Wow... how could the Russians possible compete... maybe with their 125mm tungsten APFSDS rounds that move at 1.8km/s, which is about mach 5... or almost double the mach 3 (900m/s) speed of this weapon.

    Randy Simpson, a weapons programs manager at Lawrence Livermore National Lab, explains that kinetic energy projectiles are warheads that “take advantage of high terminal speeds to deliver much more energy onto a target than the chemical explosives they carry would deliver alone.”

    Wow... so what they have developed is a kinetic penetrator... amazing... where do they come up with these ideas...

    Randy Simpson, a weapons programs manager at Lawrence Livermore National Lab, explains that kinetic energy projectiles are warheads that “take advantage of high terminal speeds to deliver much more energy onto a target than the chemical explosives they carry would deliver alone.”

    Wow... a kinetic penetrator not quite powerful enough to penetrate an enemy tank... haven't they already got those in 120mm?

    “They’ve announced that the follow-on tank to the Armata will have a 152-millimeter gun missile launcher. They’re talking about it having a nuclear capability. And you go, ‘You’re talking about building a nuclear tank, a tank that fires a nuke?’ Well, that’s the implication,” said Karber.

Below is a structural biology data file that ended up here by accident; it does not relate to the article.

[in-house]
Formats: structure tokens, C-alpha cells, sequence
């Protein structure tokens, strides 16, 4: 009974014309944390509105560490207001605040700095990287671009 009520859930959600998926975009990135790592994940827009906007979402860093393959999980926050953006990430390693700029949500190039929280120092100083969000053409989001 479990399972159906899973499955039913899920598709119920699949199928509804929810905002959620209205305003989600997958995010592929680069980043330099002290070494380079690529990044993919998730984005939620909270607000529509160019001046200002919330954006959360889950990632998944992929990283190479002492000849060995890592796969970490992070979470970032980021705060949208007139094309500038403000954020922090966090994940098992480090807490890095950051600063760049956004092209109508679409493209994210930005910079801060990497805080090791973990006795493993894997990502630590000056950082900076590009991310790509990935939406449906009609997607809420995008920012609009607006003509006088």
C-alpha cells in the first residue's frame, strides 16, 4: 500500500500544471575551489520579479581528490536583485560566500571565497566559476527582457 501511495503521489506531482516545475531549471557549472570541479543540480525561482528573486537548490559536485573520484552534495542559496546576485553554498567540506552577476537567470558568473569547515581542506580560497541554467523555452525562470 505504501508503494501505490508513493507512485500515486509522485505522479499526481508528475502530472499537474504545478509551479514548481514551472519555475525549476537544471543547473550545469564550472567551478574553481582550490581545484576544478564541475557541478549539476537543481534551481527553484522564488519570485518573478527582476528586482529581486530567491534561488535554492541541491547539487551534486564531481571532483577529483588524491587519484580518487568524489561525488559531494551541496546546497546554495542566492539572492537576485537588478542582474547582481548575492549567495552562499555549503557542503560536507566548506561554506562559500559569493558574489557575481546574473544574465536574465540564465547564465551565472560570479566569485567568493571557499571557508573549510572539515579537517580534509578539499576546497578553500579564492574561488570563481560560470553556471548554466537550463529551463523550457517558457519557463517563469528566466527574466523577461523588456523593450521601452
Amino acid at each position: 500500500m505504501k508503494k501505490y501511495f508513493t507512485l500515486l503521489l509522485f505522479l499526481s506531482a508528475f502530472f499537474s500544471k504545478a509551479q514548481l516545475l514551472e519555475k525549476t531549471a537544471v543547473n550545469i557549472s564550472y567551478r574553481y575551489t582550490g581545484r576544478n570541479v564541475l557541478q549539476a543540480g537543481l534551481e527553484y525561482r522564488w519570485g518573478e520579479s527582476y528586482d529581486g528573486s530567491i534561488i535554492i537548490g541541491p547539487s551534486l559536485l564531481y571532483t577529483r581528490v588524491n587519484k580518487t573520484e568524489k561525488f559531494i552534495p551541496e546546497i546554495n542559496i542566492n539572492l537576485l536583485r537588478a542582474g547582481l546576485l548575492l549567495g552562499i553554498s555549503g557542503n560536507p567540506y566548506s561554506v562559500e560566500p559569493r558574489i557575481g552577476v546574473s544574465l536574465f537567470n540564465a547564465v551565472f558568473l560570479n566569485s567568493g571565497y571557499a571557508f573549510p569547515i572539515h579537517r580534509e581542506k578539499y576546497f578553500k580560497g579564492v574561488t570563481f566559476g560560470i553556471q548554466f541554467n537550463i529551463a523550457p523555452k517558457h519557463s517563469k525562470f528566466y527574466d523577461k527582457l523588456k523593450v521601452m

What a dick. A kinetic penetrator that can't even penetrate a current tank is hardly the weapon to invest in to use against nuclear weapon armed tanks. This guy is retarded.

    And while even Soviet generals may have shied away from using tactical nukes, Blix said, Putin’s military is “a lot more inclined philosophically to see the utility of them.”

    What a shit story.

    Americans want to spend money developing a new type of kinetic weapon but are desperate for funding and will make shit up like the Russians putting tactical nuclear weapons in their tanks to fire and US forces... how the fuck will a kinetic weapon that can't even reliably penetrate a current Russian tank hope to stop a nuclear shell hitting them... give them lots of money... it will all be over faster when it is all gone.